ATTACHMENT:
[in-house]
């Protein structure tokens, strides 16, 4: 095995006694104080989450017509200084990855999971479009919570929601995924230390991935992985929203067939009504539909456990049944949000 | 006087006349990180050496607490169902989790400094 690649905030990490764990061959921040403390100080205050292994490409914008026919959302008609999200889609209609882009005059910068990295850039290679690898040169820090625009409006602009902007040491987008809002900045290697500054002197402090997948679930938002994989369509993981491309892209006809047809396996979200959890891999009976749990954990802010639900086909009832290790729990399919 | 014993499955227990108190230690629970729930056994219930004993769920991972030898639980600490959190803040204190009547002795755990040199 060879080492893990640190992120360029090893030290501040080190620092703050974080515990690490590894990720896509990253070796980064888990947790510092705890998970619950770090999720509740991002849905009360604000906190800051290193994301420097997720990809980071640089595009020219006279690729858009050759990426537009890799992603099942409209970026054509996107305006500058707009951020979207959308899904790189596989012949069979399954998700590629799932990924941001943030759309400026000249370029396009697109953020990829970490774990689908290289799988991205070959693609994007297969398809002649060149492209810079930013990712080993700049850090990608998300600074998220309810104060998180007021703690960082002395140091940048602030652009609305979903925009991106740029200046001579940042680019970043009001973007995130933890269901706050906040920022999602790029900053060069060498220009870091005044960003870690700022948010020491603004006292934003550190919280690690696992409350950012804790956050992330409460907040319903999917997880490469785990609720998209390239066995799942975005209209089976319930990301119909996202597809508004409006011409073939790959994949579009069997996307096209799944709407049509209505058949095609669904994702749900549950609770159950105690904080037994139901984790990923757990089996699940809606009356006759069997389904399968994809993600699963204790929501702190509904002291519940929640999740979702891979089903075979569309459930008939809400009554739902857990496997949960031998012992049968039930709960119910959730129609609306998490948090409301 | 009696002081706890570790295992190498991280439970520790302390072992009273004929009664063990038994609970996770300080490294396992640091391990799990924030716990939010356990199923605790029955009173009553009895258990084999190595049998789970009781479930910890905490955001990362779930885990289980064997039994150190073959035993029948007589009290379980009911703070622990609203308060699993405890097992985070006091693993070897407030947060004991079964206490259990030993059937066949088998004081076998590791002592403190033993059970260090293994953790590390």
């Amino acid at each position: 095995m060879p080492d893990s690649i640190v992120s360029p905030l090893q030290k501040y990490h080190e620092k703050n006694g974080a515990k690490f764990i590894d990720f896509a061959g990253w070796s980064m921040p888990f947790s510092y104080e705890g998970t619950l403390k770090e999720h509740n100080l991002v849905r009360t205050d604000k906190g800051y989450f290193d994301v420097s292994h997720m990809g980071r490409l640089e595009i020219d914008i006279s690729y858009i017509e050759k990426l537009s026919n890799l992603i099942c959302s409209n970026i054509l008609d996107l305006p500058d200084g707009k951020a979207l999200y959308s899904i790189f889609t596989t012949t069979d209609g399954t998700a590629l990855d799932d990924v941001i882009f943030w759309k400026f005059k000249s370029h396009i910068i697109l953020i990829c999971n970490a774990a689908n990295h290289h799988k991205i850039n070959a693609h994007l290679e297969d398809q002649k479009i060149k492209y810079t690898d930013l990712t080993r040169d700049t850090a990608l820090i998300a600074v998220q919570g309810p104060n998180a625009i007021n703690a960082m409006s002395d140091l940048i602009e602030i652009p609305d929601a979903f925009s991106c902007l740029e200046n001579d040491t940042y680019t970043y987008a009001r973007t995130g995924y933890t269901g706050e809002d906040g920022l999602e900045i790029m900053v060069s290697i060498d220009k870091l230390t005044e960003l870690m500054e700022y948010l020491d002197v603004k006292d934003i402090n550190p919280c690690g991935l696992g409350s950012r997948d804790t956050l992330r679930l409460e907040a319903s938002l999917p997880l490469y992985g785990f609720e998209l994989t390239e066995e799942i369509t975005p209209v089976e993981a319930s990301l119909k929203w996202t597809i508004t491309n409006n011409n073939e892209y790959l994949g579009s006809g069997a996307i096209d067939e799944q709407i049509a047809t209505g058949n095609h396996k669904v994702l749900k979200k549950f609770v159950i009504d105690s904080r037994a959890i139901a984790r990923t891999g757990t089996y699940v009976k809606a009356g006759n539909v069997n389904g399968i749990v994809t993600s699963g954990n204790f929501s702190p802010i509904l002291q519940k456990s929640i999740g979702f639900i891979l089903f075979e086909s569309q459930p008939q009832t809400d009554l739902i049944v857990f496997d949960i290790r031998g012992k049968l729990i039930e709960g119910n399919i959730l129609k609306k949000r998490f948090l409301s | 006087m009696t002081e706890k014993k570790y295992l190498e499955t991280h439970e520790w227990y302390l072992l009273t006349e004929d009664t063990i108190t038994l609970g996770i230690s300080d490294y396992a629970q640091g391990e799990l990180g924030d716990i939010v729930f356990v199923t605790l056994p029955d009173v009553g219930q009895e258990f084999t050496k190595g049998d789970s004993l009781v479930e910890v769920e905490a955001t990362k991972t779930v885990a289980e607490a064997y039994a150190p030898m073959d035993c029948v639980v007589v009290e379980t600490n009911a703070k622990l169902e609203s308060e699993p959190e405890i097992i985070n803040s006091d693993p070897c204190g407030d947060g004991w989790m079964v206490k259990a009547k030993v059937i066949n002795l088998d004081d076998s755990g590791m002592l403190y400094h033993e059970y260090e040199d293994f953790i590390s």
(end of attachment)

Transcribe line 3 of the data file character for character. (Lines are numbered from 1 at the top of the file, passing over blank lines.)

């Amino acid at each position: 095995m060879p080492d893990s690649i640190v992120s360029p905030l090893q030290k501040y990490h080190e620092k703050n006694g974080a515990k690490f764990i590894d990720f896509a061959g990253w070796s980064m921040p888990f947790s510092y104080e705890g998970t619950l403390k770090e999720h509740n100080l991002v849905r009360t205050d604000k906190g800051y989450f290193d994301v420097s292994h997720m990809g980071r490409l640089e595009i020219d914008i006279s690729y858009i017509e050759k990426l537009s026919n890799l992603i099942c959302s409209n970026i054509l008609d996107l305006p500058d200084g707009k951020a979207l999200y959308s899904i790189f889609t596989t012949t069979d209609g399954t998700a590629l990855d799932d990924v941001i882009f943030w759309k400026f005059k000249s370029h396009i910068i697109l953020i990829c999971n970490a774990a689908n990295h290289h799988k991205i850039n070959a693609h994007l290679e297969d398809q002649k479009i060149k492209y810079t690898d930013l990712t080993r040169d700049t850090a990608l820090i998300a600074v998220q919570g309810p104060n998180a625009i007021n703690a960082m409006s002395d140091l940048i602009e602030i652009p609305d929601a979903f925009s991106c902007l740029e200046n001579d040491t940042y680019t970043y987008a009001r973007t995130g995924y933890t269901g706050e809002d906040g920022l999602e900045i790029m900053v060069s290697i060498d220009k870091l230390t005044e960003l870690m500054e700022y948010l020491d002197v603004k006292d934003i402090n550190p919280c690690g991935l696992g409350s950012r997948d804790t956050l992330r679930l409460e907040a319903s938002l999917p997880l490469y992985g785990f609720e998209l994989t390239e066995e799942i369509t975005p209209v089976e993981a319930s990301l119909k929203w996202t597809i508004t491309n409006n011409n073939e892209y790959l994949g579009s006809g069997a996307i096209d067939e799944q709407i049509a047809t209505g058949n095609h396996k669904v994702l749900k979200k549950f609770v159950i009504d105690s904080r037994a959890i139901a984790r990923t891999g757990t089996y699940v009976k809606a009356g006759n539909v069997n389904g399968i749990v994809t993600s699963g954990n204790f929501s702190p802010i509904l002291q519940k456990s929640i999740g979702f639900i891979l089903f075979e086909s569309q459930p008939q009832t809400d009554l739902i049944v857990f496997d949960i290790r031998g012992k049968l729990i039930e709960g119910n399919i959730l129609k609306k949000r998490f948090l409301s | 006087m009696t002081e706890k014993k570790y295992l190498e499955t991280h439970e520790w227990y302390l072992l009273t006349e004929d009664t063990i108190t038994l609970g996770i230690s300080d490294y396992a629970q640091g391990e799990l990180g924030d716990i939010v729930f356990v199923t605790l056994p029955d009173v009553g219930q009895e258990f084999t050496k190595g049998d789970s004993l009781v479930e910890v769920e905490a955001t990362k991972t779930v885990a289980e607490a064997y039994a150190p030898m073959d035993c029948v639980v007589v009290e379980t600490n009911a703070k622990l169902e609203s308060e699993p959190e405890i097992i985070n803040s006091d693993p070897c204190g407030d947060g004991w989790m079964v206490k259990a009547k030993v059937i066949n002795l088998d004081d076998s755990g590791m002592l403190y400094h033993e059970y260090e040199d293994f953790i590390s």